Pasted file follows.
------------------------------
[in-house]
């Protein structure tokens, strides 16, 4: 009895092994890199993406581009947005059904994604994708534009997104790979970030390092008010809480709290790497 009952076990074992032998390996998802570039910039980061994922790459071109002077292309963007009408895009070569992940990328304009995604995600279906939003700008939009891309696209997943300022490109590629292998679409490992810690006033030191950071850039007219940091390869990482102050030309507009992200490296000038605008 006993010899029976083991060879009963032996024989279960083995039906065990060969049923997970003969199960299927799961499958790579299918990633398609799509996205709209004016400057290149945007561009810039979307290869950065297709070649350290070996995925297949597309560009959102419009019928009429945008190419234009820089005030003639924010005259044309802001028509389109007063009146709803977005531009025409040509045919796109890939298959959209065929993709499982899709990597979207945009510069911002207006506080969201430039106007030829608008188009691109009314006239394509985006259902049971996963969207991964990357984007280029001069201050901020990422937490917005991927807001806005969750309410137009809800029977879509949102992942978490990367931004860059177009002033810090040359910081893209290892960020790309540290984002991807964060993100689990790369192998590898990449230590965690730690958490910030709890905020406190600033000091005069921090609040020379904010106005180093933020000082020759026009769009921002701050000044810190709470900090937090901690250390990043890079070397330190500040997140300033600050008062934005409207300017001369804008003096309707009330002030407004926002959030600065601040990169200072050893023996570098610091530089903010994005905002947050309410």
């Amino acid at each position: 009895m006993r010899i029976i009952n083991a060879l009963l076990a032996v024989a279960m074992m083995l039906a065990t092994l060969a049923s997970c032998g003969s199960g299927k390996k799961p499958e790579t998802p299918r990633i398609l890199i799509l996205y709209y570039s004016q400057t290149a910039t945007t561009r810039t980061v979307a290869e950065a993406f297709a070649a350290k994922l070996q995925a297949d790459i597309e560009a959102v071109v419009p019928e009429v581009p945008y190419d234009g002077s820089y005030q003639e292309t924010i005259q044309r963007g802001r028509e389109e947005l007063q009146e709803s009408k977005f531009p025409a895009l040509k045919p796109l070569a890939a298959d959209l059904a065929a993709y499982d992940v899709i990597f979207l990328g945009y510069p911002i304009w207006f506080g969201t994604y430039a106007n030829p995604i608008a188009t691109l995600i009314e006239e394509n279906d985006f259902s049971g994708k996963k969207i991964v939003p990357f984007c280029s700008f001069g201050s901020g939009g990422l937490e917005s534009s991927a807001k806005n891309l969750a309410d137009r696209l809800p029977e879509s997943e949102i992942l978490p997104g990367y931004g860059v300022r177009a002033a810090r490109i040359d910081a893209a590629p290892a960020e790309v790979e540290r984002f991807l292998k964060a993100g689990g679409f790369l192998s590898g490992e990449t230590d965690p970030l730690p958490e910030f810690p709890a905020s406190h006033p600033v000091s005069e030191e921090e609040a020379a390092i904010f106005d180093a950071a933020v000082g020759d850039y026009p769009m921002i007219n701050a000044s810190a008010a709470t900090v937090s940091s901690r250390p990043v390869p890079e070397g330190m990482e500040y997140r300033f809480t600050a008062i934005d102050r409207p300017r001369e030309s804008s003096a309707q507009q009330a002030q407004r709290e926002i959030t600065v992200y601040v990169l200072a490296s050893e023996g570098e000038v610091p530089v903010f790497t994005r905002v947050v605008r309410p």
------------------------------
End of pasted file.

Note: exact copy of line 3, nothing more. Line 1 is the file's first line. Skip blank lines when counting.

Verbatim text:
């Amino acid at each position: 009895m006993r010899i029976i009952n083991a060879l009963l076990a032996v024989a279960m074992m083995l039906a065990t092994l060969a049923s997970c032998g003969s199960g299927k390996k799961p499958e790579t998802p299918r990633i398609l890199i799509l996205y709209y570039s004016q400057t290149a910039t945007t561009r810039t980061v979307a290869e950065a993406f297709a070649a350290k994922l070996q995925a297949d790459i597309e560009a959102v071109v419009p019928e009429v581009p945008y190419d234009g002077s820089y005030q003639e292309t924010i005259q044309r963007g802001r028509e389109e947005l007063q009146e709803s009408k977005f531009p025409a895009l040509k045919p796109l070569a890939a298959d959209l059904a065929a993709y499982d992940v899709i990597f979207l990328g945009y510069p911002i304009w207006f506080g969201t994604y430039a106007n030829p995604i608008a188009t691109l995600i009314e006239e394509n279906d985006f259902s049971g994708k996963k969207i991964v939003p990357f984007c280029s700008f001069g201050s901020g939009g990422l937490e917005s534009s991927a807001k806005n891309l969750a309410d137009r696209l809800p029977e879509s997943e949102i992942l978490p997104g990367y931004g860059v300022r177009a002033a810090r490109i040359d910081a893209a590629p290892a960020e790309v790979e540290r984002f991807l292998k964060a993100g689990g679409f790369l192998s590898g490992e990449t230590d965690p970030l730690p958490e910030f810690p709890a905020s406190h006033p600033v000091s005069e030191e921090e609040a020379a390092i904010f106005d180093a950071a933020v000082g020759d850039y026009p769009m921002i007219n701050a000044s810190a008010a709470t900090v937090s940091s901690r250390p990043v390869p890079e070397g330190m990482e500040y997140r300033f809480t600050a008062i934005d102050r409207p300017r001369e030309s804008s003096a309707q507009q009330a002030q407004r709290e926002i959030t600065v992200y601040v990169l200072a490296s050893e023996g570098e000038v610091p530089v903010f790497t994005r905002v947050v605008r309410p």